A similar message came from the other end of the political spectrum, the investment advisers at Money Morning:
Those billions are a virtual lock to set off a merger tsunami in which the biggest banks use taxpayer money to get bigger – admittedly removing the smaller, weaker banks from the market, but ultimately also reducing the competition that benefited consumers and kept the explosion in banking fees from being far worse than it already is. . . .MM quotes an M&A analyst explaining why: "When it comes to M&A, there’s always a pronounced ‘domino effect.’ Consolidation breeds more consolidation as industry leaders conclude they have to keep acquiring in order to remain competitive.” The crisis hasn't made the drive toward concentration go away: it's made it worse.
According to Dealogic, government investments in financial institutions has reached $76 billion this year – eight times as much as in all of 2007, which was the previous record year. And that total doesn’t include the $125 billion the U.S. government is investing in the large U.S. banks as part of its rescue package, the similar amount it may invest in smaller banks, or other deals that the feds are helping engineer (JPMorgan Chase & Co.’s (JPM) buyouts of The Bear Stearns Cos. and Washington Mutual Inc. (WAMUQ) are two such examples).
Market logics aren't being checked by government money. They are using government money to carry on business as usual. That is of course the point of government efforts, most effectively laid out by Sarkozy in France: reassure the public, but also get market leaders back on their feet, which will mean plowing a lot of weaklings - aka your local regional bank - into the topsoil, fertilizing it with tax dollars, and giving the financial giants a whole new root system.
Money Morning says, invest in a regional bank today, before it gets bought! Especially in the Southeastern US!
The amount of leveraging is so enormous that the bailout money can't stop it. Think of leverage as Hurricane Katrina and the bailout as the New Orleans levees. Here's MM's Keith Fitz-Gerald on the combination of size and the absence of real knowledge about what's sitting out there.
As scores of highly leveraged hedge funds dump billions of dollars worth of holdings at once, they effectively “flood” the markets with whatever the asset is that they are trying to sell. In doing so, they push the values down for the rest of us. For an example, imagine a house in your neighborhood selling for 50% of its appraised value. Upon completion of the sale, all “comparables” in the area, including your own home, will likely take a hit as a result. So it’s in everybody’s interest to keep prices as high as possible.Secrecy, no public figures, no knowledge - that's the core of all of this.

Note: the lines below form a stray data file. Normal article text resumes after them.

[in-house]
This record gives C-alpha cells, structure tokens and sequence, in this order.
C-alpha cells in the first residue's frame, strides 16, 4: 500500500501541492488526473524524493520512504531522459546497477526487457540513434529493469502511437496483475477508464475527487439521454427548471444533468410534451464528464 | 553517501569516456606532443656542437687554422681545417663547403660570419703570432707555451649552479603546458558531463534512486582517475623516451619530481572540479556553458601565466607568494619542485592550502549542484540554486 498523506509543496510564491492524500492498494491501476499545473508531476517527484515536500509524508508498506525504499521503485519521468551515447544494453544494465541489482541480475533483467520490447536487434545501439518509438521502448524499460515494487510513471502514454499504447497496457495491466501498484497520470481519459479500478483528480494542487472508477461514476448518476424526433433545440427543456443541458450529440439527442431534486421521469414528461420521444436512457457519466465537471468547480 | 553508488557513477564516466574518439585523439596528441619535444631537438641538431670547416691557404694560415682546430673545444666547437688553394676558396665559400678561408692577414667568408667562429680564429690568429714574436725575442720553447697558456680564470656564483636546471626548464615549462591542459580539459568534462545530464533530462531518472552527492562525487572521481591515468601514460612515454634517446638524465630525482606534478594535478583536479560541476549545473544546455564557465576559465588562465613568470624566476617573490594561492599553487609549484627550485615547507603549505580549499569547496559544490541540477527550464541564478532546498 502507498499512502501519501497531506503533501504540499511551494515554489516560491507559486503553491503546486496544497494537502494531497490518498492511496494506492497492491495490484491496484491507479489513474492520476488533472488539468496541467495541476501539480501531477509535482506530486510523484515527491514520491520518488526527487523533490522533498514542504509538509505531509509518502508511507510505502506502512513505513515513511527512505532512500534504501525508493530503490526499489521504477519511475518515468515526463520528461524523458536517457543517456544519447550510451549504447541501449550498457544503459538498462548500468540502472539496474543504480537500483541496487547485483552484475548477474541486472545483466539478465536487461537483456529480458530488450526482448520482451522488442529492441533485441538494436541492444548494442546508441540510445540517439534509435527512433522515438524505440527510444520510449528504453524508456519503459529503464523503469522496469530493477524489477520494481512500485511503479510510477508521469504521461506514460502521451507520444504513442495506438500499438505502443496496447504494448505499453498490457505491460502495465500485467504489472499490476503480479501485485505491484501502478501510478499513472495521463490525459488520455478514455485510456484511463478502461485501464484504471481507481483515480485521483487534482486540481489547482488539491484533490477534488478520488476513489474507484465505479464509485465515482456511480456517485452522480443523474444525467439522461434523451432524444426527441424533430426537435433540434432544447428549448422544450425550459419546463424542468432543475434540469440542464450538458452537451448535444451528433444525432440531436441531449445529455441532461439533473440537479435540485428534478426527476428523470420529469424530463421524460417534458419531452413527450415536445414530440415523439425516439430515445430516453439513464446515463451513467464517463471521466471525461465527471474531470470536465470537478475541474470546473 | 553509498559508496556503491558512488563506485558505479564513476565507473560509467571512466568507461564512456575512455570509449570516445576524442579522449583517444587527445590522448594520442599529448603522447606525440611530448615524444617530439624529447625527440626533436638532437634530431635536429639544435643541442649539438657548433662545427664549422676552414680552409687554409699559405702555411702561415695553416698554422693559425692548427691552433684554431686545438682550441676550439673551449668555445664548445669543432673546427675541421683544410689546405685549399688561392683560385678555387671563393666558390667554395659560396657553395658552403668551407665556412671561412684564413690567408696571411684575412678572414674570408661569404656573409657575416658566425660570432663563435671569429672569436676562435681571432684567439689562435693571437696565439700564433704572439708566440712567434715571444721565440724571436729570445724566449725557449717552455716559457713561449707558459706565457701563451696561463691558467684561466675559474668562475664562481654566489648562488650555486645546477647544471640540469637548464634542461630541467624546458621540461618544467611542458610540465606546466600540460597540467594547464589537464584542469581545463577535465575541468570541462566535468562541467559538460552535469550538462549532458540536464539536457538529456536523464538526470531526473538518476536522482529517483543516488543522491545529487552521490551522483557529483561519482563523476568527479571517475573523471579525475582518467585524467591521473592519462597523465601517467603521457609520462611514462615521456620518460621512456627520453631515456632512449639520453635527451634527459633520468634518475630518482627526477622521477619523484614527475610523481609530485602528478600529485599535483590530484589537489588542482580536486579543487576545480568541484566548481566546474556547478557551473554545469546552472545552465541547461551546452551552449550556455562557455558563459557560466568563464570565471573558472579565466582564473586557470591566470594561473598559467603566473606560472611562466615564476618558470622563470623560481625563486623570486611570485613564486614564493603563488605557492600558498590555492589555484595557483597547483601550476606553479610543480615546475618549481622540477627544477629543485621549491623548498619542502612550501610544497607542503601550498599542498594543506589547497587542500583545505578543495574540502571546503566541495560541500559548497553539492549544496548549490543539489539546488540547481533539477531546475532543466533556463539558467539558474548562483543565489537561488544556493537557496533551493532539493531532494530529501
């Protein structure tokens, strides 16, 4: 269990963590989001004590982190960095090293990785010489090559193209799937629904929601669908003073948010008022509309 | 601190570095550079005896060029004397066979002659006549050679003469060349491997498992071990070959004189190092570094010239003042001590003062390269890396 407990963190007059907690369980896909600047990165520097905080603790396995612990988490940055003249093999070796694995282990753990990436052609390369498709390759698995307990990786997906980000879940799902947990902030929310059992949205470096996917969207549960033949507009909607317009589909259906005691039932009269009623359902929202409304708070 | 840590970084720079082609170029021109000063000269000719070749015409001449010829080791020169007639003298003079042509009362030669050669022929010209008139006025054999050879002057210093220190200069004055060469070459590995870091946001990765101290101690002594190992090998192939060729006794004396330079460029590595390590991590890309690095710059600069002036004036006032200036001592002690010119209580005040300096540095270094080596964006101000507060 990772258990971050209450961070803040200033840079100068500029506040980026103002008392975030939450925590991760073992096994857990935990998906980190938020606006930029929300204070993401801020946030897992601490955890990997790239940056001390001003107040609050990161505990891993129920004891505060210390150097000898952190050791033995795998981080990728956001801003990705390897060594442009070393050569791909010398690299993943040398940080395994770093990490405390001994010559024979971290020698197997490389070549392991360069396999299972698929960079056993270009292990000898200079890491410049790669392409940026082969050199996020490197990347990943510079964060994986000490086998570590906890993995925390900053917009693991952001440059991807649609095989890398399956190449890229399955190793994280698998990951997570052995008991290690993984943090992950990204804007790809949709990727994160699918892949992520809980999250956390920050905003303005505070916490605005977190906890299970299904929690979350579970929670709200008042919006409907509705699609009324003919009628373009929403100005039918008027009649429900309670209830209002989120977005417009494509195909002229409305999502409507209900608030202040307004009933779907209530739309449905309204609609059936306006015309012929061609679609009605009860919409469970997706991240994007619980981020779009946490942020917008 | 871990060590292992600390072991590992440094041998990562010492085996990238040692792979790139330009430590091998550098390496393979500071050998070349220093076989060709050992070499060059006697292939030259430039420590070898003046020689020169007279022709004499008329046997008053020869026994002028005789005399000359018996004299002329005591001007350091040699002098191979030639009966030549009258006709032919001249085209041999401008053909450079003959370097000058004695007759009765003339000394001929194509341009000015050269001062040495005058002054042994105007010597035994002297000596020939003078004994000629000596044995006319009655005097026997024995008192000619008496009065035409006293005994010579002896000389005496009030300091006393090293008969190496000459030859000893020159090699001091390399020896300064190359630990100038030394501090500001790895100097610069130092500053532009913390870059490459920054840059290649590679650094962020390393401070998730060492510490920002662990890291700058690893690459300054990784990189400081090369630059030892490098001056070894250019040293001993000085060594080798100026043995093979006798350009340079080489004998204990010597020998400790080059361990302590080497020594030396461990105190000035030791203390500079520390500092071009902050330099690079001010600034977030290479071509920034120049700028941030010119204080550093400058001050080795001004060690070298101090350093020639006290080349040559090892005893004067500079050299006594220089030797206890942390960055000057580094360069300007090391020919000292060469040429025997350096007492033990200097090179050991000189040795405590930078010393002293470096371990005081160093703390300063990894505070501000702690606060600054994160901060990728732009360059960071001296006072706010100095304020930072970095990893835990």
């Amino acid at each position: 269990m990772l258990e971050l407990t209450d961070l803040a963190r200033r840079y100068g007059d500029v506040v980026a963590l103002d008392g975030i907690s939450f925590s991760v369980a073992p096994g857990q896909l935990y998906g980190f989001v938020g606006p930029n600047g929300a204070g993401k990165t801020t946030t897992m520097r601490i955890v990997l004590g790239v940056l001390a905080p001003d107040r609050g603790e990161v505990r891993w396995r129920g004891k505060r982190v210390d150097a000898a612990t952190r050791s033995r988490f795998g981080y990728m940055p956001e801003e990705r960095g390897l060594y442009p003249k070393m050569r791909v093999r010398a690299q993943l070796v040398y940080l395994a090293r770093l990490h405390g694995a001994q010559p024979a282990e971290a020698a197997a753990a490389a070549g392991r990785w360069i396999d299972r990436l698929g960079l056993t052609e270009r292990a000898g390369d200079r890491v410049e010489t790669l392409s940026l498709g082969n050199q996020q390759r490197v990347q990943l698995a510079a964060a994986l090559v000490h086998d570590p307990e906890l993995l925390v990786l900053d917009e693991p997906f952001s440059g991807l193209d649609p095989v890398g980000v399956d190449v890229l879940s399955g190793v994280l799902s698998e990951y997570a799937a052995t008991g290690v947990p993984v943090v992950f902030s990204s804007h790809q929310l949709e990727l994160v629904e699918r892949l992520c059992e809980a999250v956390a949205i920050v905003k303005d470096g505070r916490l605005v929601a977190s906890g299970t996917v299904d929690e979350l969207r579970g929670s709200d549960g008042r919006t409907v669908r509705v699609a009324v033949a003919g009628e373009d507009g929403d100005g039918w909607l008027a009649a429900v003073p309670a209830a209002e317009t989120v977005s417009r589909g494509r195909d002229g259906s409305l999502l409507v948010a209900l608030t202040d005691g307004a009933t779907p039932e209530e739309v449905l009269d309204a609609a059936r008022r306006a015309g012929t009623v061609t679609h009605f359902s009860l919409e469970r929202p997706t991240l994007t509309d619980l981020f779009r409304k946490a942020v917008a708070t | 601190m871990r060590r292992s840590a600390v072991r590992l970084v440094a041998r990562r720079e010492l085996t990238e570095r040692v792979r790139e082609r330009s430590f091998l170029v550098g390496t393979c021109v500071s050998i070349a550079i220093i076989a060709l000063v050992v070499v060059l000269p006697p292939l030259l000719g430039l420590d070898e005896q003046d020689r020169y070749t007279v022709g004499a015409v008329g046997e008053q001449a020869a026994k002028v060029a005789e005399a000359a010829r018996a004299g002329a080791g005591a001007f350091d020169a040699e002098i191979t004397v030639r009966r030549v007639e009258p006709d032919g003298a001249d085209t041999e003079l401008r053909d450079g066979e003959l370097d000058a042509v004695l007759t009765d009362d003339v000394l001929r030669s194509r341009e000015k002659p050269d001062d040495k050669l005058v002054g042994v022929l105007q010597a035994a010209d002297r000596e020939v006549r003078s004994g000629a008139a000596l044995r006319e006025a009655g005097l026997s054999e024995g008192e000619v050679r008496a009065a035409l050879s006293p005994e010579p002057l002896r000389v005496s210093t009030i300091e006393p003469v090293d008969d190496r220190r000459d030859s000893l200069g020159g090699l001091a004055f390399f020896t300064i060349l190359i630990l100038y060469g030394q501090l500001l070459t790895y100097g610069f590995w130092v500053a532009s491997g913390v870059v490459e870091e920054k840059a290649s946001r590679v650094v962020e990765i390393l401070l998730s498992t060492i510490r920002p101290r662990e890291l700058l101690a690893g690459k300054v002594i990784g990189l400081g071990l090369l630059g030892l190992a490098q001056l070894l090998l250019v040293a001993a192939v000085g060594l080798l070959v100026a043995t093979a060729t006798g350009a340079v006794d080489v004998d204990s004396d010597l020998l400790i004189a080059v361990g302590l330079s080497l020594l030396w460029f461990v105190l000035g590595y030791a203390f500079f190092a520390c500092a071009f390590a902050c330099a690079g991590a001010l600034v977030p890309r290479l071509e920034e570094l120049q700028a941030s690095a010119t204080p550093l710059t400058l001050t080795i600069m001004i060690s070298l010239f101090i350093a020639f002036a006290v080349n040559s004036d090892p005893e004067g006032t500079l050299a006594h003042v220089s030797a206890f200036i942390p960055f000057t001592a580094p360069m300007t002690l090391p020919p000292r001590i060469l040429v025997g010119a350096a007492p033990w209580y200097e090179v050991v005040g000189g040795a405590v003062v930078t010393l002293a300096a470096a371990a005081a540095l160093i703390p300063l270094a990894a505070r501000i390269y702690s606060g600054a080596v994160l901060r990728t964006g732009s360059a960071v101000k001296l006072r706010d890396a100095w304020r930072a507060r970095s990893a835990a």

But nobody can do that when there are more homes than buyers – even in the best neighborhoods.
So when is it going to stop?
We don’t know. No one does. Hedge funds are notoriously secretive in their reporting, so even though there are estimates as to how much they own and (by implication) how much they owe, it’s hard to gain perspective on how much leverage is actually being used. Nor do we really know who holds what asset – especially as it relates to potential liquidations.
Over the weekend, rumors were flying that U.S. Federal Reserve examiners are hounding Citadel Investment Group LLC regarding “counterparty risk” and its exposure to debt. Citadel, naturally, vehemently denies this, but lately where there’s smoke, there’s certainly been the potential for fire.
Then there’s Europe. Despite the fact that many Europeans find it fashionable to blame the whole financial-system meltdown on the United States, mounting evidence suggests they may be the biggest hypocrites of all.
Data from the Bank of International Settlements shows that Western European Banks may hold as much as $4.7 trillion in cross-border bank loans to Eastern Europe, Latin America and emerging Asian markets, which means, as Bloomberg News journalist Tom Cahill described it as “the exposure of continental European banks to a whole set of ‘sub-prime’ nations in the form the former Communist bloc may be the Achilles heel of the European banking system.”
That means that “the elephant in the room is that while public sector debt was held in check by policymakers, private debt as a percentage of GDP exploded, as that was not part of convergence criteria to join the Eurozone."